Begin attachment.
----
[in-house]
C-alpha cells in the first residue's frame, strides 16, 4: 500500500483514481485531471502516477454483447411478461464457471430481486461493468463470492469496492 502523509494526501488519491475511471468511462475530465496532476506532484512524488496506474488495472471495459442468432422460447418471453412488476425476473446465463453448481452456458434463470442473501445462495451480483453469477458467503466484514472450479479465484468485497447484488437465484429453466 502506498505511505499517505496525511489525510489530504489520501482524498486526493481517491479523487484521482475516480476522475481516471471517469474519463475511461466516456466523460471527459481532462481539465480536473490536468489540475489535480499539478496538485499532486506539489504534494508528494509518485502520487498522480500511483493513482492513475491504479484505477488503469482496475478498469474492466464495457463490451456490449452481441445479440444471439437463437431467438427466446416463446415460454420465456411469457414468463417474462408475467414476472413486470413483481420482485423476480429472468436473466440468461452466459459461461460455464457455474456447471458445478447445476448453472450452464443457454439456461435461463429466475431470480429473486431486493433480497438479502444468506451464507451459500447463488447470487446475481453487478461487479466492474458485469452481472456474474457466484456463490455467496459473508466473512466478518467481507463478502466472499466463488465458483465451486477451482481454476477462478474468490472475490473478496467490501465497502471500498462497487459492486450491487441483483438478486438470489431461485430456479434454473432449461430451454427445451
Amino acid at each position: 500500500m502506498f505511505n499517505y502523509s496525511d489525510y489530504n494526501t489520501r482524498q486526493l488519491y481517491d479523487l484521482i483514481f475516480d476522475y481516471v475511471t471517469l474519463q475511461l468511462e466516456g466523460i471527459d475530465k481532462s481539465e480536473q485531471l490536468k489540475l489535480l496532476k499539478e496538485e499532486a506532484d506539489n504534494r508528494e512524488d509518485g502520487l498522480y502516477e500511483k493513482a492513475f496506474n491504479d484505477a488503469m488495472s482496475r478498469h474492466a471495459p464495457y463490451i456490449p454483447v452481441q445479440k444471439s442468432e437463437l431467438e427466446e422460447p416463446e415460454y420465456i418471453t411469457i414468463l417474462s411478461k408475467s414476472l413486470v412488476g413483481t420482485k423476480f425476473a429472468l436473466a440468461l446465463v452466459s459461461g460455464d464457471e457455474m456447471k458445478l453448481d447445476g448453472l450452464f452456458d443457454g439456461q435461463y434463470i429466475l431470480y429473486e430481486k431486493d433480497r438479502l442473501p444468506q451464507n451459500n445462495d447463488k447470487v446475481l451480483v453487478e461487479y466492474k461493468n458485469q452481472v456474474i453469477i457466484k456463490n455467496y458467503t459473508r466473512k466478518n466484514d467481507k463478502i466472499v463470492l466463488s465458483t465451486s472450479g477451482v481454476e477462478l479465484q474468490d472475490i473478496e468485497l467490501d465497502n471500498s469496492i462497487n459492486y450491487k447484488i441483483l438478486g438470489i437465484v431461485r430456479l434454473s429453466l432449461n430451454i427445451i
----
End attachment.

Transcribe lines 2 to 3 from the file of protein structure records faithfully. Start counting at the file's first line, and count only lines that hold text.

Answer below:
C-alpha cells in the first residue's frame, strides 16, 4: 500500500483514481485531471502516477454483447411478461464457471430481486461493468463470492469496492 502523509494526501488519491475511471468511462475530465496532476506532484512524488496506474488495472471495459442468432422460447418471453412488476425476473446465463453448481452456458434463470442473501445462495451480483453469477458467503466484514472450479479465484468485497447484488437465484429453466 502506498505511505499517505496525511489525510489530504489520501482524498486526493481517491479523487484521482475516480476522475481516471471517469474519463475511461466516456466523460471527459481532462481539465480536473490536468489540475489535480499539478496538485499532486506539489504534494508528494509518485502520487498522480500511483493513482492513475491504479484505477488503469482496475478498469474492466464495457463490451456490449452481441445479440444471439437463437431467438427466446416463446415460454420465456411469457414468463417474462408475467414476472413486470413483481420482485423476480429472468436473466440468461452466459459461461460455464457455474456447471458445478447445476448453472450452464443457454439456461435461463429466475431470480429473486431486493433480497438479502444468506451464507451459500447463488447470487446475481453487478461487479466492474458485469452481472456474474457466484456463490455467496459473508466473512466478518467481507463478502466472499466463488465458483465451486477451482481454476477462478474468490472475490473478496467490501465497502471500498462497487459492486450491487441483483438478486438470489431461485430456479434454473432449461430451454427445451
Amino acid at each position: 500500500m502506498f505511505n499517505y502523509s496525511d489525510y489530504n494526501t489520501r482524498q486526493l488519491y481517491d479523487l484521482i483514481f475516480d476522475y481516471v475511471t471517469l474519463q475511461l468511462e466516456g466523460i471527459d475530465k481532462s481539465e480536473q485531471l490536468k489540475l489535480l496532476k499539478e496538485e499532486a506532484d506539489n504534494r508528494e512524488d509518485g502520487l498522480y502516477e500511483k493513482a492513475f496506474n491504479d484505477a488503469m488495472s482496475r478498469h474492466a471495459p464495457y463490451i456490449p454483447v452481441q445479440k444471439s442468432e437463437l431467438e427466446e422460447p416463446e415460454y420465456i418471453t411469457i414468463l417474462s411478461k408475467s414476472l413486470v412488476g413483481t420482485k423476480f425476473a429472468l436473466a440468461l446465463v452466459s459461461g460455464d464457471e457455474m456447471k458445478l453448481d447445476g448453472l450452464f452456458d443457454g439456461q435461463y434463470i429466475l431470480y429473486e430481486k431486493d433480497r438479502l442473501p444468506q451464507n451459500n445462495d447463488k447470487v446475481l451480483v453487478e461487479y466492474k461493468n458485469q452481472v456474474i453469477i457466484k456463490n455467496y458467503t459473508r466473512k466478518n466484514d467481507k463478502i466472499v463470492l466463488s465458483t465451486s472450479g477451482v481454476e477462478l479465484q474468490d472475490i473478496e468485497l467490501d465497502n471500498s469496492i462497487n459492486y450491487k447484488i441483483l438478486g438470489i437465484v431461485r430456479l434454473s429453466l432449461n430451454i427445451i